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Becoming the Boss: Staffers Have Upper Hand

Tom Williams/CQ Roll Call File Photo
Rep. Bill Huizenga succeeded retiring Rep. Pete Hoekstra in Michigan’s 2nd district in 2010 after serving as his home-based policy director for six years.

Rep. Frank Guinta is one example of the staffer-to-lawmaker success story. The New Hampshire Republican ran in 2010 on his record of public service as the former mayor of Manchester. But he also leveraged his two-year stint as a district aide for Rep. Jeb Bradley (R), who held the same seat from 2003 to 2007.

“Certainly I had a unique perspective of the 1st Congressional district that you don’t get unless you’re serving it in that capacity,” said Guinta, who described his geographically diverse district as one where constituents place a high premium on in-person interactions with local officials.

“Individuals there expect to have relationships with Members of Congress,” he said. “It helped that I knew a lot of people throughout the district before the campaign began.”

Rep. Bill Huizenga (R) capitalized on his connections to Michigan’s 2nd district in his successful 2010 campaign to succeed retiring Rep. Pete Hoekstra (R). Huizenga was Hoekstra’s home-based policy director for six years.

“My job was literally to be his eyes and ears,” Huizenga said. “And it was a huge advantage in the campaign because we were going into some of these small towns, and my opponents had never been there before, but I had. ... I knew asparagus was important, I knew particular manufacturing issues were important. ... I knew them.”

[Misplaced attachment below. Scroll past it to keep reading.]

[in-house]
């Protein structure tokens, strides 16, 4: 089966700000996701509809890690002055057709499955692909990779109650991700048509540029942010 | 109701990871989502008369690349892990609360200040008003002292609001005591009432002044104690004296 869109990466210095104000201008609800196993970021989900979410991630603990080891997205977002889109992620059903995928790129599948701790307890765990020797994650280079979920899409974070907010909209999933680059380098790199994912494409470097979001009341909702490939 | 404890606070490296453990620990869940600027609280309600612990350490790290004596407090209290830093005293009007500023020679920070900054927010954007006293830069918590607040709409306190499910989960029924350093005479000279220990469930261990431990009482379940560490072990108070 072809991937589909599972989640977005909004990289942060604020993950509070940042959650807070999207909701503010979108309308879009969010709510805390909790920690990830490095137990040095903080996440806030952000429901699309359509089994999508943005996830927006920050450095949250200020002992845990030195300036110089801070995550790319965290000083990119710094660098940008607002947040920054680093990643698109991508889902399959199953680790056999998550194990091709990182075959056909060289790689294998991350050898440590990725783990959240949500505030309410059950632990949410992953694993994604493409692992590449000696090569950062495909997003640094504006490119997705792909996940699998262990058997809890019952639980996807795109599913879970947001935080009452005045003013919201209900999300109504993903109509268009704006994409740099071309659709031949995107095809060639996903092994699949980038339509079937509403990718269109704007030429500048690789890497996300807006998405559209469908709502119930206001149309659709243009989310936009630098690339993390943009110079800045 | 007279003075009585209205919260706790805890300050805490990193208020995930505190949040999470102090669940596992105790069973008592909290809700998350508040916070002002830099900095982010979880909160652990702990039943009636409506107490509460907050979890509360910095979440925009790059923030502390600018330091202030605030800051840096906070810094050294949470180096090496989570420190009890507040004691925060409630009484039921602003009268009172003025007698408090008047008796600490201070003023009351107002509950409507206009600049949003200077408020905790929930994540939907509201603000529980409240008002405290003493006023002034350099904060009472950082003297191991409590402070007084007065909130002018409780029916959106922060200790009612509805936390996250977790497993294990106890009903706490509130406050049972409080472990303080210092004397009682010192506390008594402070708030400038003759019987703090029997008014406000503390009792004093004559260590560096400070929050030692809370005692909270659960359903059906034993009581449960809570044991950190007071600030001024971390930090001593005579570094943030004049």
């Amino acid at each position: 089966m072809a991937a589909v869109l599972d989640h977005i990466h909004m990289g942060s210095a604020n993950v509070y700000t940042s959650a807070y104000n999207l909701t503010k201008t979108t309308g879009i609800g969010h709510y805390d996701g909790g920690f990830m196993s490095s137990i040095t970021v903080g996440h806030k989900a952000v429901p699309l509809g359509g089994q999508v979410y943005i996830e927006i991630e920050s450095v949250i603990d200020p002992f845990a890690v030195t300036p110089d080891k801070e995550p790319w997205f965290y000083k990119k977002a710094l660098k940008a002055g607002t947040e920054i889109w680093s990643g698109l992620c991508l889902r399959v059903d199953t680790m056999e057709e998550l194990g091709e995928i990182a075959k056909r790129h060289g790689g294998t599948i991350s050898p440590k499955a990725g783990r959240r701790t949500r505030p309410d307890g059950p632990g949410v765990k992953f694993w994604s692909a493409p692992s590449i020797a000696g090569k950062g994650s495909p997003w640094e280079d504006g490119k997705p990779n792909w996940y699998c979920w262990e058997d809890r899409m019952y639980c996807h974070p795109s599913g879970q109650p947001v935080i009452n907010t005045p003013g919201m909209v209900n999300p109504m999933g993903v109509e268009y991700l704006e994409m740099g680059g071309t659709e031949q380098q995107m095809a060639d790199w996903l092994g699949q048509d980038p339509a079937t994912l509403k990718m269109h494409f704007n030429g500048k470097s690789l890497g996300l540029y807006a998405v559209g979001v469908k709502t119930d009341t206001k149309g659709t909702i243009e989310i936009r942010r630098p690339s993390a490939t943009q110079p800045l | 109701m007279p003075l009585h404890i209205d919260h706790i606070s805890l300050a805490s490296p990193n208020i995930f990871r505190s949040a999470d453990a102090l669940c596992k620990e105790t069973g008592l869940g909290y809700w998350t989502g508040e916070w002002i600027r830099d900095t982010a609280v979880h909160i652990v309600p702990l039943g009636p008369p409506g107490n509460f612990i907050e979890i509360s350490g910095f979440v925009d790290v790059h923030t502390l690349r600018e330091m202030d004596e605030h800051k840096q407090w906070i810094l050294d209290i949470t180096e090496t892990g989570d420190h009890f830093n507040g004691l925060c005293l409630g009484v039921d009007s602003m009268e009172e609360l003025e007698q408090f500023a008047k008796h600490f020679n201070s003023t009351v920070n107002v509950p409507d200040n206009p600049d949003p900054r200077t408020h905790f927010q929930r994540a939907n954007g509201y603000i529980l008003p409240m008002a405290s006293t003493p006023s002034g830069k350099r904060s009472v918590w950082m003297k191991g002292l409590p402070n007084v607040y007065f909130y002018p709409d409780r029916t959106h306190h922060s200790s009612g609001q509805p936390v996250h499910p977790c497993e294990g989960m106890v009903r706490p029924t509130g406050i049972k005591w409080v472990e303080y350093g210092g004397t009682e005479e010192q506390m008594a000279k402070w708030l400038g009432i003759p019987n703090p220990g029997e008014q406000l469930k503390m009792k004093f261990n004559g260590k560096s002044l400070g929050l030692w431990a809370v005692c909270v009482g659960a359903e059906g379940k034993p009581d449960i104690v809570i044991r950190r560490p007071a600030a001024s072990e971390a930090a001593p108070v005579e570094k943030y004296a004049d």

Kia’aina hopes her long history with Hawaii’s 2nd district will also resonate with voters. With Election Day more than a year away, the former Hill staffer is pursuing a seat that has been held by two of her former bosses.

Kia’aina, who is currently chief advocate for the Office of Hawaiian Affairs, is campaigning to succeed Rep. Mazie Hirono (D), who has entered the race for the seat held by retiring Sen. Daniel Akaka (D-Hawaii).

Kia’aina lived and worked in Washington, D.C., for more than two decades before returning to Hawaii. Akaka held the 2nd district seat for 13 years before being appointed to the Senate, and Kia’aina was his legislative assistant during his first nine years as a Senator. She was also chief of staff for Rep. Ed Case (D), who represented the district from 2002 to 2007.

Kia’aina believes her level of experience will serve her well. Like Guinta and Huizenga, she emphasizes her knowledge about the diverse district and her insights into the needs of her constituents.

But she also knows how she would fare in a Capitol Hill office after spending so much time there.

“I have a good appreciation for what is necessary on Day 1, and not only organizing an office and assembling a good staff,” she said. “I know how to hit the ground running.”

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